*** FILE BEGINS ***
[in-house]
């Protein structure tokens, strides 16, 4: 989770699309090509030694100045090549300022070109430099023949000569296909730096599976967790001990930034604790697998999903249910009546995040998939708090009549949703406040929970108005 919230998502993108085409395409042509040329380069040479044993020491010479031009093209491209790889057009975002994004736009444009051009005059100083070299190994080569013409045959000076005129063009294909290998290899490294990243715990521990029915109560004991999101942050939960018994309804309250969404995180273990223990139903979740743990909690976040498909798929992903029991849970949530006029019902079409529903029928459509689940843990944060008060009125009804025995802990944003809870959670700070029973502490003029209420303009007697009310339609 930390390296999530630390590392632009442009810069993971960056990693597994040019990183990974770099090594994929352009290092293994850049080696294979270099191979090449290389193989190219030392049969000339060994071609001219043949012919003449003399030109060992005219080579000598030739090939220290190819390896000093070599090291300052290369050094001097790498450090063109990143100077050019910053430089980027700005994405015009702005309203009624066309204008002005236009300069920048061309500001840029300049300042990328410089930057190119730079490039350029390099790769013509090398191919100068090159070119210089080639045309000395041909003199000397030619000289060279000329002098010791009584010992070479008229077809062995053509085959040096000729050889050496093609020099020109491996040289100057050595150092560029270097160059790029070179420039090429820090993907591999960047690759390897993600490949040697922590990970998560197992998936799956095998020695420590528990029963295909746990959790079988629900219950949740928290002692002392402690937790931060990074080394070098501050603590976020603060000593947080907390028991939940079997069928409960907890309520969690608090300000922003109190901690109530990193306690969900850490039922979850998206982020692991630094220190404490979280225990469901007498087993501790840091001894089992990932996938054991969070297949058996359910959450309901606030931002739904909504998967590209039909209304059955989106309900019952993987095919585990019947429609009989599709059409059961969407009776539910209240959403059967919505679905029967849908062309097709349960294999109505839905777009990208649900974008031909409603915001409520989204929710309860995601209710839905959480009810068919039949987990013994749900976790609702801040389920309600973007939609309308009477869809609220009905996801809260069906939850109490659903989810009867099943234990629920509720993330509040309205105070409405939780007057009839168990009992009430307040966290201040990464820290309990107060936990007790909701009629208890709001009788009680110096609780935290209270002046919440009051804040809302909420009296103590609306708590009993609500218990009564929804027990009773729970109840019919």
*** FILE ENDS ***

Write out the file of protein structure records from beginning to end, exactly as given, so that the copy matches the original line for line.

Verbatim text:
[in-house]
């Protein structure tokens, strides 16, 4: 989770699309090509030694100045090549300022070109430099023949000569296909730096599976967790001990930034604790697998999903249910009546995040998939708090009549949703406040929970108005 919230998502993108085409395409042509040329380069040479044993020491010479031009093209491209790889057009975002994004736009444009051009005059100083070299190994080569013409045959000076005129063009294909290998290899490294990243715990521990029915109560004991999101942050939960018994309804309250969404995180273990223990139903979740743990909690976040498909798929992903029991849970949530006029019902079409529903029928459509689940843990944060008060009125009804025995802990944003809870959670700070029973502490003029209420303009007697009310339609 930390390296999530630390590392632009442009810069993971960056990693597994040019990183990974770099090594994929352009290092293994850049080696294979270099191979090449290389193989190219030392049969000339060994071609001219043949012919003449003399030109060992005219080579000598030739090939220290190819390896000093070599090291300052290369050094001097790498450090063109990143100077050019910053430089980027700005994405015009702005309203009624066309204008002005236009300069920048061309500001840029300049300042990328410089930057190119730079490039350029390099790769013509090398191919100068090159070119210089080639045309000395041909003199000397030619000289060279000329002098010791009584010992070479008229077809062995053509085959040096000729050889050496093609020099020109491996040289100057050595150092560029270097160059790029070179420039090429820090993907591999960047690759390897993600490949040697922590990970998560197992998936799956095998020695420590528990029963295909746990959790079988629900219950949740928290002692002392402690937790931060990074080394070098501050603590976020603060000593947080907390028991939940079997069928409960907890309520969690608090300000922003109190901690109530990193306690969900850490039922979850998206982020692991630094220190404490979280225990469901007498087993501790840091001894089992990932996938054991969070297949058996359910959450309901606030931002739904909504998967590209039909209304059955989106309900019952993987095919585990019947429609009989599709059409059961969407009776539910209240959403059967919505679905029967849908062309097709349960294999109505839905777009990208649900974008031909409603915001409520989204929710309860995601209710839905959480009810068919039949987990013994749900976790609702801040389920309600973007939609309308009477869809609220009905996801809260069906939850109490659903989810009867099943234990629920509720993330509040309205105070409405939780007057009839168990009992009430307040966290201040990464820290309990107060936990007790909701009629208890709001009788009680110096609780935290209270002046919440009051804040809302909420009296103590609306708590009993609500218990009564929804027990009773729970109840019919």